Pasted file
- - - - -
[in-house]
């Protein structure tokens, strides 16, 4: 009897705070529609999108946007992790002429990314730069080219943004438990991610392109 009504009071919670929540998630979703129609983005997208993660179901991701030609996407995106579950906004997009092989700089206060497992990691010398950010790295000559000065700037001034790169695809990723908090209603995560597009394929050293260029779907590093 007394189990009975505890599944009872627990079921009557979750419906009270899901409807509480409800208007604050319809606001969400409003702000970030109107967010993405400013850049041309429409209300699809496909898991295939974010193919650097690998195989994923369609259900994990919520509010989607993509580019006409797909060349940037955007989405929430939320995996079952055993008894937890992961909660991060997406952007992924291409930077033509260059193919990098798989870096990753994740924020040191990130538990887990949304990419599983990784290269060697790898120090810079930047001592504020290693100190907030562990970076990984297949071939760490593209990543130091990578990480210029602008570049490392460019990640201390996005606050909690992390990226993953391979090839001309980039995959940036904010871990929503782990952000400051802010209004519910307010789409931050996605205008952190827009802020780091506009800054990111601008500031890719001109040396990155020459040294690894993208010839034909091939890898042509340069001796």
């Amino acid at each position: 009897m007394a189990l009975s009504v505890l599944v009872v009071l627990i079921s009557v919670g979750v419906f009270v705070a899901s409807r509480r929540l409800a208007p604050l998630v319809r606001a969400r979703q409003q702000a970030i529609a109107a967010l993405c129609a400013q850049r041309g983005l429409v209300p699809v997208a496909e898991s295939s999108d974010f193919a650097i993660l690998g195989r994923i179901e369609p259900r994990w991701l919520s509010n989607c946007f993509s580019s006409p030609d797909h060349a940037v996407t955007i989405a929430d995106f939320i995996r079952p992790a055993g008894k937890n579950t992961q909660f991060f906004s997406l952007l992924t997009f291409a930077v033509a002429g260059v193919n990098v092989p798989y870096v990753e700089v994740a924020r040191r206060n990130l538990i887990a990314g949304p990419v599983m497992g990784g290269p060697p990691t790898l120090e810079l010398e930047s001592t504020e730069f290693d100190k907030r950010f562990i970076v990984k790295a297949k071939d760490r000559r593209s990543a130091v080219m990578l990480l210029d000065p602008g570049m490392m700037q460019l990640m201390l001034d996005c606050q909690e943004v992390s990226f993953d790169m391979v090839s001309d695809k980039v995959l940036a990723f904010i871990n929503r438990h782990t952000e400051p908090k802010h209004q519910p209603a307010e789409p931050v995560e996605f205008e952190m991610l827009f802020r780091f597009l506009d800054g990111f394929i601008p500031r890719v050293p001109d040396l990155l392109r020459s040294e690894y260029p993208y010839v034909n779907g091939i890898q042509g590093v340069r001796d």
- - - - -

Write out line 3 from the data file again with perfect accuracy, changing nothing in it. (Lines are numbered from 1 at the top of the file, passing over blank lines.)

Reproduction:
């Amino acid at each position: 009897m007394a189990l009975s009504v505890l599944v009872v009071l627990i079921s009557v919670g979750v419906f009270v705070a899901s409807r509480r929540l409800a208007p604050l998630v319809r606001a969400r979703q409003q702000a970030i529609a109107a967010l993405c129609a400013q850049r041309g983005l429409v209300p699809v997208a496909e898991s295939s999108d974010f193919a650097i993660l690998g195989r994923i179901e369609p259900r994990w991701l919520s509010n989607c946007f993509s580019s006409p030609d797909h060349a940037v996407t955007i989405a929430d995106f939320i995996r079952p992790a055993g008894k937890n579950t992961q909660f991060f906004s997406l952007l992924t997009f291409a930077v033509a002429g260059v193919n990098v092989p798989y870096v990753e700089v994740a924020r040191r206060n990130l538990i887990a990314g949304p990419v599983m497992g990784g290269p060697p990691t790898l120090e810079l010398e930047s001592t504020e730069f290693d100190k907030r950010f562990i970076v990984k790295a297949k071939d760490r000559r593209s990543a130091v080219m990578l990480l210029d000065p602008g570049m490392m700037q460019l990640m201390l001034d996005c606050q909690e943004v992390s990226f993953d790169m391979v090839s001309d695809k980039v995959l940036a990723f904010i871990n929503r438990h782990t952000e400051p908090k802010h209004q519910p209603a307010e789409p931050v995560e996605f205008e952190m991610l827009f802020r780091f597009l506009d800054g990111f394929i601008p500031r890719v050293p001109d040396l990155l392109r020459s040294e690894y260029p993208y010839v034909n779907g091939i890898q042509g590093v340069r001796d």